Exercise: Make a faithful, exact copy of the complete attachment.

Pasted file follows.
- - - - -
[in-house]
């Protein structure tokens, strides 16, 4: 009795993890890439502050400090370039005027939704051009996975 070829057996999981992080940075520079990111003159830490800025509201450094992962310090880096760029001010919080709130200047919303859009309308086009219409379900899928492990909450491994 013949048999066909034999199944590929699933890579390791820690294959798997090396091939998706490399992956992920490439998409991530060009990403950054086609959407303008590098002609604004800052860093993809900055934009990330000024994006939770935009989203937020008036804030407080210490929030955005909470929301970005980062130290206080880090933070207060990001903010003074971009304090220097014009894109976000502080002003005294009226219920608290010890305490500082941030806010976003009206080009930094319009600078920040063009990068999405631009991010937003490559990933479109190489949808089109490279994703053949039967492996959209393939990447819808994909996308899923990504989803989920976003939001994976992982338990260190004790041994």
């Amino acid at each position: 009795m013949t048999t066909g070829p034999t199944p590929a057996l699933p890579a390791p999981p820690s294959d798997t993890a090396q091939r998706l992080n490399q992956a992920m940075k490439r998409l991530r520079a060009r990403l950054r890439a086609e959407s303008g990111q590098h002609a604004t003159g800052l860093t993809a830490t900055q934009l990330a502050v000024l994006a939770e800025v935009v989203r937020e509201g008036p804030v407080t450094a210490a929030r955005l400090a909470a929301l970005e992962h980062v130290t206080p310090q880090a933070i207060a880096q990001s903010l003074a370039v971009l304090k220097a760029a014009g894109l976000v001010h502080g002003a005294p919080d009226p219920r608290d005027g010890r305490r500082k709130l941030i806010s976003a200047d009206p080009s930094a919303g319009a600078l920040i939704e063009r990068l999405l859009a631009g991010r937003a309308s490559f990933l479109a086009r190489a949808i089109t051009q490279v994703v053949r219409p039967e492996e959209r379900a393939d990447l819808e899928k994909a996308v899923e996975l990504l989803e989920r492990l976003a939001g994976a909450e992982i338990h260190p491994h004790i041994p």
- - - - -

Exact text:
[in-house]
């Protein structure tokens, strides 16, 4: 009795993890890439502050400090370039005027939704051009996975 070829057996999981992080940075520079990111003159830490800025509201450094992962310090880096760029001010919080709130200047919303859009309308086009219409379900899928492990909450491994 013949048999066909034999199944590929699933890579390791820690294959798997090396091939998706490399992956992920490439998409991530060009990403950054086609959407303008590098002609604004800052860093993809900055934009990330000024994006939770935009989203937020008036804030407080210490929030955005909470929301970005980062130290206080880090933070207060990001903010003074971009304090220097014009894109976000502080002003005294009226219920608290010890305490500082941030806010976003009206080009930094319009600078920040063009990068999405631009991010937003490559990933479109190489949808089109490279994703053949039967492996959209393939990447819808994909996308899923990504989803989920976003939001994976992982338990260190004790041994």
């Amino acid at each position: 009795m013949t048999t066909g070829p034999t199944p590929a057996l699933p890579a390791p999981p820690s294959d798997t993890a090396q091939r998706l992080n490399q992956a992920m940075k490439r998409l991530r520079a060009r990403l950054r890439a086609e959407s303008g990111q590098h002609a604004t003159g800052l860093t993809a830490t900055q934009l990330a502050v000024l994006a939770e800025v935009v989203r937020e509201g008036p804030v407080t450094a210490a929030r955005l400090a909470a929301l970005e992962h980062v130290t206080p310090q880090a933070i207060a880096q990001s903010l003074a370039v971009l304090k220097a760029a014009g894109l976000v001010h502080g002003a005294p919080d009226p219920r608290d005027g010890r305490r500082k709130l941030i806010s976003a200047d009206p080009s930094a919303g319009a600078l920040i939704e063009r990068l999405l859009a631009g991010r937003a309308s490559f990933l479109a086009r190489a949808i089109t051009q490279v994703v053949r219409p039967e492996e959209r379900a393939d990447l819808e899928k994909a996308v899923e996975l990504l989803e989920r492990l976003a939001g994976a909450e992982i338990h260190p491994h004790i041994p």